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The Football Manager gaming series has been around for over 20 years now. Starting out as Championship Manager in the early 1990's, Football Manager is widely accepted as the only football management game you need to own. Over the years, many other software houses have tried to dethrone Football Manager but nobody is yet to come remotely close. There is often criticism of developers who release annual updates to their titles that they are simply trying to charge the consumer twice the privilege of what is in most case, the same game as they bought 12 months ago. This has never been the case with Football Manager as, although to the untrained eye, the interface and matchday experience look similar to previous versions, the bundles of extra functionality and subtleties have been coded into the AI engine to make what was already an unbelievably realistic game, even more realistic. Installing Football Manager 2014 To install Football Manager 2014 you need to have an Internet connection. This is because you need to connect to a third party website called Steam in order to download the game files. Even if you have bought the game on disk, you will need to connect to Steam to finalise the installation and download any game updates and patches that have been released since the disk version was created. Steam are a reputable company and anyone who is a serious PC gamer will already have an account with them. If you need to create a Steam account, it is free to do so and only takes a matter of minutes. Once the actually installation begins, you can leave the PC to look after things for you. The entire process takes about 15 to 20 minutes depending on the speed of your Internet connection and the processing power of your PC. During the installation, you may find that your DirectX video drivers are being updates. This is normal so don't be alarmed if the screen goes blank or flickers from time to time. Launching the game and setting up for the first time Seasoned Football Manager players will be familiar with the setup screen as it hasn't changed greatly for many years now. For the benefit of new players who are reading this review, getting started is a simple process thanks to the wizard interface that is used. Firstly you will need to supply personal details so the game knows about you and how to interact with you throughout the game. This information includes name, date of birth, gender and your favourite team. This is required so you can receive news updates from your favourite team, even if you are not managing them. The information screen also allows you to set your footballing experience so you can play the game as an up and coming manager with no experience or if you wish, you can elect to play the game as if you are one of the World's greatest managers. Whichever style you choose will greatly affect how you are thought of within the game. If you are a "name", players will be more likely to join you while if you are just starting out, you will have to work extra hard to earn your reputation. The next stage is to choose the team you want to manage. Most people here will automatically elect to join the team that they support, this is what I always do. Some though who like a bigger challenge will join a team right at the bottom of the league structure and attempt to get them promoted through the ranks. Before joining a team, it is always worth checking out the board's expectations as if the board want the team to win the league and you are only sixth because you haven't got the reputation to attract the big players, you won't last very long, thus denting your reputation even further. Team selection at the start of the game will go a long way to determining how successful you will be within the game. The final stage of setup requires you to select the number of leagues with which you wish to play. This is very flexible and allows you to switch off leagues below a certain level within a country. This helps if your PC isn't powerful enough to run a lot of leagues. With most leagues around the world now covered, you should find that you are able to manage in a country where your favourite teams play. Moving around the game Football Manager is a date driven game which means you simply don't just go from one game to the next. On the days where there is no match, you must decide on training plans for your squad in general and also for each individual player. You can also decide on the intensity of this training but be careful, if you are working your players too hard or, in some instances, not hard enough, they will be quick to tell you. If training isn't your thing, you can allocate this responsibility to your assistant manager. This is something I usually do and only tinker with it in specific circumstances. Non matchdays can also be used to get scout reports on other players and teams as well as to interact with the media. Scout reports in Football Manager 2014 are now more detailed than ever before and certainly do make it easier to make a decision as to whether a player you were interested in, will actually improve your squad or not. The media plays an integral part in Football Manager. You can use it to praise another teams player or declare an interest in them in the hope that it unsettles them and makes it easier for you to sign them. You can also use the media to comment on opposing teams and managers in an attempt to play mind games before an up and coming fixture. With all these media interactions, you get a series of standard response which can be said aggressively, passionately, calmly or cautiously. You can also add free text to the responses to make them more personal. The game is quite clever hear as it knows if you start swearing in the free text box and will make you aware of this in the news feed. Matchday To most people, the key area of Football Manager 2014 will be the matchday itself. This is where all of your hard work and planning comes together and will hopefully result in a win. The build up to matchday has had a minor revamp in Football Manager 2014 as you now have more stats available to study on both your team and your opponents. You can now see sequences to how many games they have won, lost, scored in, etc in a row. You can also see how many times they have won after conceding the first goal, etc. All of these stats may sound trivial but they really do matter, for example, if a team doesn't go on to win many matches after scoring first, you know they may have a mentality problem so you can build this into your tactics. Before each game, you get presented with the odds for each team to win the game. Although you can't bet within the game, it gives an indication as to whom the game sees as favourites. You also get pundits giving their "expert" opinion on how they see the game panning out. With all this information to hand, you should be able to put out a team which in your eyes is capable of winning the game. Allocating team instructions is now far simpler than ever before. Previously, you had to use sliders for each option which I never liked, and usually stuck to the default tactics to avoid changing these. Now the tactics are a selections of words which you choose such as pass it long or play out wide. Whichever you choose, the game will disable the contradictory term. For example, you wouldn't be able to choose play it long and keep it short. If you wanted to mix up the passing, you wouldn't select any of these instructions. I really like this change and it adds great value to the game. The graphics in the matchday engine have never been the games selling point. If you want a football game with graphics and not much realism, you buy FIFA. If you want a realistic game with OK graphics, you buy Football Manager. The collision detection in the Football Manager game engine has seriously improved over the past 12 months. Now you actually see deflections rather than just being told about them in commentary. In my opinion the game engine is almost perfection. Once tackling seems a little bit more believable I really can't see how it could be improved. The dreaded vote of confidence The saying goes, "You are only as good as your results" and this is true in football manager. At the beginning of each month, you will get a summary from the board as to how well they think you are doing. This will be in-line with the goals they set you at the start of the season. If you are doing well, the board will be full of praise however, if you fall short, you could be looking for another job. You can interact with the board over funding and facilities for your team. You can also offer them ultimatums if they turn down your request although you have to be prepared for the sack if they refuse to back down over your demands. My opinion I've been playing Football Manager in its various guises since 1993. The game has always been fun to play although it did lose its way in the latter part of the last decade. Slowly the game has been rediscovering its past glories and the values which made it impossible to put down. In my opinion, Football Manager 2014 is the best Football Manager game ever made. The realism is staggering and you actually do begin to forget that it is not actually real. Even the transfer market is realistic in terms of the types of players you can buy. For example, I bought a player on my Football Manager game only to find out that he had actually signed in real life for the club I support a month later. Football Manager is not a game you can pick up and play for five minutes. You need to dedicate an evening to it if you want to get the most out of it. The game is so addictive, you'll wonder where the time went. In this day and age where super graphics and blockbuster soundtracks are all that people seem to want, it is worth remembering Football Manager. Here we have a game with minimal sound (actually just the crowd cheering) and average graphics and in my opinion, it is better than all of the current blockbuster console games on the market. If you are a football fan or maybe even just a sports fan in general, Football Manager 2014 has to be on your list of games to play. This review also appears on Ciao UK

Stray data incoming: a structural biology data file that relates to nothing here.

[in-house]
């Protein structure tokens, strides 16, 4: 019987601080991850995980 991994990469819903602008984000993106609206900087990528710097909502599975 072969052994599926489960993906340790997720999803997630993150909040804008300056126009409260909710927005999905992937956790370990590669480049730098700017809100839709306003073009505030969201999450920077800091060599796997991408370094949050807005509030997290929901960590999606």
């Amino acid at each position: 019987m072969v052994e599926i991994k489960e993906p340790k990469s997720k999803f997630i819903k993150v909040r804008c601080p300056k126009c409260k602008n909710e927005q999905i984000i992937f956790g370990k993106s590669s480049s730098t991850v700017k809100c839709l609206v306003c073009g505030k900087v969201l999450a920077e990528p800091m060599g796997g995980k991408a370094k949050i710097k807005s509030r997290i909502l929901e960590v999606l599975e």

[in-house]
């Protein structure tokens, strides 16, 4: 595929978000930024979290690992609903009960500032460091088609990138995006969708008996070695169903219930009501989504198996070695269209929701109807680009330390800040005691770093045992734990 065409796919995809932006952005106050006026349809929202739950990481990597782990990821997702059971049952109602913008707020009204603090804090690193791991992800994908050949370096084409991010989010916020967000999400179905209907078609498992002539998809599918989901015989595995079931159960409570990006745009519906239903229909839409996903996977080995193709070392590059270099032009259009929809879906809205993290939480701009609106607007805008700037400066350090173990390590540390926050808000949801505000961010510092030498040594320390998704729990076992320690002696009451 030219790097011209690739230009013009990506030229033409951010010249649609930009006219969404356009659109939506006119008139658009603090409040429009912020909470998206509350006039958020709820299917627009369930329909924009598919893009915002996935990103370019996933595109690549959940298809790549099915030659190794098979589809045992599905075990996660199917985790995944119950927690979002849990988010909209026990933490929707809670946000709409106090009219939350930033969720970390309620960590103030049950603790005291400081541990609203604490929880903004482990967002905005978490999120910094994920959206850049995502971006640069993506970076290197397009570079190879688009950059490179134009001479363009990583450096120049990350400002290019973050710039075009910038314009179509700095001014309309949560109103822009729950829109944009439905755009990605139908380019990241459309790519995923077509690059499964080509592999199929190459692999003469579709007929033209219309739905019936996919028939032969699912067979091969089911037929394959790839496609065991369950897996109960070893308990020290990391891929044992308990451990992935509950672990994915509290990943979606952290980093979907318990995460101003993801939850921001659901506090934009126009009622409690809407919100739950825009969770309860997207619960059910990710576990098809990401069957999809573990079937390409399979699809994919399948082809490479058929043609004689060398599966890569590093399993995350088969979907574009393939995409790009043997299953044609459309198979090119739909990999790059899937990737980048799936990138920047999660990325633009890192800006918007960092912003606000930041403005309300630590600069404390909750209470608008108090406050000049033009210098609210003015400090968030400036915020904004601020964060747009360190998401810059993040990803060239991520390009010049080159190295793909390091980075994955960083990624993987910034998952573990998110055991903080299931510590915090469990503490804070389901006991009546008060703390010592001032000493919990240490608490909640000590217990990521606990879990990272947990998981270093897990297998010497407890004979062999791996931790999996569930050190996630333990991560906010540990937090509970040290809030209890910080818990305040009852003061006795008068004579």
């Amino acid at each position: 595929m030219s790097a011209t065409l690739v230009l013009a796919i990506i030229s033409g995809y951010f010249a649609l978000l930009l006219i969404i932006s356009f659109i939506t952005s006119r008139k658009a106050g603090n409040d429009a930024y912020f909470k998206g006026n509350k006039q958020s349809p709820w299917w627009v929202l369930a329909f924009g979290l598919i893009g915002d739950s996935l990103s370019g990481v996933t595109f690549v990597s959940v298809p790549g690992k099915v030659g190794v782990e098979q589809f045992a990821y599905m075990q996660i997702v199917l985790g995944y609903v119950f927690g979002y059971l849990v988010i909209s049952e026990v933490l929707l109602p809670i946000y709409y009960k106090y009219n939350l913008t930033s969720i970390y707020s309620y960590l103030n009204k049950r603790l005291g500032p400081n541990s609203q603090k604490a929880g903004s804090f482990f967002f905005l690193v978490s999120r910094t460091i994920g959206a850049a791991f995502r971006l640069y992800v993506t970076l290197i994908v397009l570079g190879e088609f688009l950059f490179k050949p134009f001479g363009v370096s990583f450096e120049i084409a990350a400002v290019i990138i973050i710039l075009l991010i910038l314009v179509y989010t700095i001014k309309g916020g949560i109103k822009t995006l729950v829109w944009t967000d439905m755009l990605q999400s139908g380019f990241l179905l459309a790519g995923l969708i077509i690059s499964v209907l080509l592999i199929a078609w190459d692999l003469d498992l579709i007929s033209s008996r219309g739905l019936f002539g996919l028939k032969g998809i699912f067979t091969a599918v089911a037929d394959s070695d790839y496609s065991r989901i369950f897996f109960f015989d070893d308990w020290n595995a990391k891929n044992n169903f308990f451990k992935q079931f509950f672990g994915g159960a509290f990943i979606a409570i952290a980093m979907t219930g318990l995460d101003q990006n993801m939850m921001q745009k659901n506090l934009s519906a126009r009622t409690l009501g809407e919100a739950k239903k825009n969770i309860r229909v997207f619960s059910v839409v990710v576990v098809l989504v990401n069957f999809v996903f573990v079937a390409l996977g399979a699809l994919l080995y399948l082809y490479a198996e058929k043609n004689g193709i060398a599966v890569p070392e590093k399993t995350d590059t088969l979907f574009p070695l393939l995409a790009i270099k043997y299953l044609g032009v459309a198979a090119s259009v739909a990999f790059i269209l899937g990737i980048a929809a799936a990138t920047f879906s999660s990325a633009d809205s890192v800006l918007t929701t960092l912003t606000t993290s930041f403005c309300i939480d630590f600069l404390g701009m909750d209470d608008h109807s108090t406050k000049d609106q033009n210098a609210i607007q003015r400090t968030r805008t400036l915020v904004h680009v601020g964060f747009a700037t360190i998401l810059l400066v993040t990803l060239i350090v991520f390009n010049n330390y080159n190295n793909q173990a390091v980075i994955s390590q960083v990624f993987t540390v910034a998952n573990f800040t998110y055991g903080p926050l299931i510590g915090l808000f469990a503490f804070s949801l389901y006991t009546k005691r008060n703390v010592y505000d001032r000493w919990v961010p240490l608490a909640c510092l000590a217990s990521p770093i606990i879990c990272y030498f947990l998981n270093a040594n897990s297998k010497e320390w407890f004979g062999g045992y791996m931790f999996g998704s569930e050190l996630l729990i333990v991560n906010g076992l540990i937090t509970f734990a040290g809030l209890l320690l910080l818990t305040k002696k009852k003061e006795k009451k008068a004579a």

As with every budding FM fan, I had bought my copy of Football Manager on the day of its release. I eagerly installed it and got to the game. Eventually that is. Because for some awful reason Football Manager sticks with the steam engine to play it. I find that steam is an awful engine to play the game on, not least because of the that it tells you how many hours you have actually played on the game. When you are an addict as everyone is who plays FM, this is not something you want to see! Onto the actual game itself, the in play match screen has become even more realistic. You have greater control over transfers and general management of the club. This is everything you expect: More detailed game play and crisper graphics. It's a shame that its still powered by Steam as once you're in the game its absolutely awesome
As the end of October arrives, all around the country excitement mounts. Halloween, I hear you say? Don't be silly, I reply, it is the annual release of Football Manager that causes more excitement in many households. So, what is Football Manager 2014? I realise many people will already be familiar with this but there may, just possibly, be a small number of people who had been living in isolation from the World that have not, at least, heard of this. In essence, this game allows you to take the reins of your favourite football team (or any other team!) and guide it to glory in the football world. As manager, you get to take all the decisions that a real life manager would do. You have to find players to buy and offer them contracts; sort out the training regimen; pick the best match day squad possible and deal with the owners of the club when things go wrong! So, how does it work? The Football Manager franchise has been going for many years and has gradually changed since the first incarnations. This latest offering is, like the rest, heavily text based, with an awful amount of reading involved. Weirdly, though, this is part of the magic of this game. Where most successful games require magnificent graphics and cars being stolen or aliens being exploded in the most creative ways possible, FM is different. When you begin a game you sign in your manager name and take control of your chosen club. You are then presented with a screen which will be familiar to those who have played in the past. (Particularly those people owning FM 2013) On the left top, you have the main menu tabs that control your game. The first of these is the inbox, where all the messages are sent to you. From here you can attend press conferences, bid for players and choose whether to accept bids on your own players. It also gives you links to vital information that can be found in other areas, such as Board Confidence, Contract status, player availability etc. Secondly, we have the manager tab. This gives you an overview of yourself and the club. The dropdown next to it (or right hand side of this screen menu tabs) offers several useful options. You can look for new jobs, go on holiday or resign from here. The most useful one here is the search for new players or staff, as this gives you a chance to try to buy your favourite (or most affordable) players. Thirdly is the club screen. This is where you do all of the main work to get your team ready. You can see the squad layout of your team here, decide upon the training schedules, work out new "super" tactics, as well as gain information about upcoming fixtures. From this screen you can access your player information and you can check on their condition and happiness and ideal roles etc. There is a tab for an overview of the transfers but the last main tab is the league that you are in. It allows you to look at the league tables, as well as looking at all the stats for every conceivable thing be it player or team related. Then comes the part of the game that it all hinges on. Match day. Originally, this franchise had a top down 2D match engine, with dots sliding over the screen to represent players. Then they brought out the 3D match engine. At first, this was truly awful. It took a lot of processing power and slowed my game right down and there were any number of horrible errors the engine allowed. Over the last few years this has got better and better. Now, you have a game engine that allows you to see your players on the pitch, following your team instructions. In fact, if time allows, you can have it set so that you can see pretty much every kick of the game and see if your plans are working. Personally, I have it set to only show me the key highlights, as I want to get through the season! The real strength of this match engine is that you can tweak your plans and see it happening on the pitch, as the players follow your tactics of playing the ball to the flanks or passing through the middle. Substitutions can win( or lose!) games and you an watch your players scoring spectacular goals over and over again with the replay function. The biggest change to this is that the sliders to control match tactics are gone and are replaced with team instructions, which allow for player ability to take precedence over the enforced actions caused by the sliders. So, what is it that makes this game so good? Part of the strength of the game is the national obsession with the sport. Personally I prefer rugby but I am still drawn into those conversations regarding the setup of the England football team that happen with regularity even at the rugby club. So, we all have strong views on the picking of teams and formations etc and we all believe that we can do it better. The incredible detail of the game and research that goes into it have increased over the years. The game is played by many real-life players and managers. Indeed, there has been at least one case of someone applying for a job as a real-life manager citing his success in getting a non-league club promoted in the game! (He didn't get the job!) The scouting system of the games designers is pretty spectacular. Over the years they have predicted most of the successful players that have been up and coming due to the incredible amount of research that goes in. Fans of FM will often not be surprised to hear of a relative unknown being bought into the Premier League, as those names come up in the game. The lure of getting one's own hometown team promoted and into the realm of football giants leads to the endless hours of enjoyment that this game offers. It is reported that an average player spends one hundred hours on the game, which makes it a pretty good piece of entertainment for the price, which is around £30 from many providers. This edition has a number of improvements from previous years. The whole player-recruitment section has been over-hauled to allow more realistic offers for players and clauses to contracts. The press interaction also has more options available to try to play mind-games with the AI managers. The training system has a few more tweaks to it but seems essentially the same as FM13. Tactics have been tweaked quite a bit but are pretty easy to use, with the aforementioned Instructions being easy to use. What is also good for the longevity of the game is the continued use of the "Classic" option, which allows you to get though and play the matches without all the faffing with the minutiae of management. That is a great option for people with less time that still enjoy the game. Would I recommend it? Well, I have every edition of the game, which I buy as close to release day as possible, and usually have on pre-order. That is the appeal of the game to me. I know I am going to spend way more than the average amount of hours on this game and enjoy the triumphs and frustrations of managing a virtual team. Anyone who enjoys the franchise will enjoy this game, as it does pretty much everything at least a little bit better than before. If you are the patient sort and want to see if you can make your team do better than real-life, this game is for you. If you have the attention span of a gnat and can only get your virtual jollies by stealing cars and killing things, then this is not for you. But then you probably will not have read all the way through this review in that case...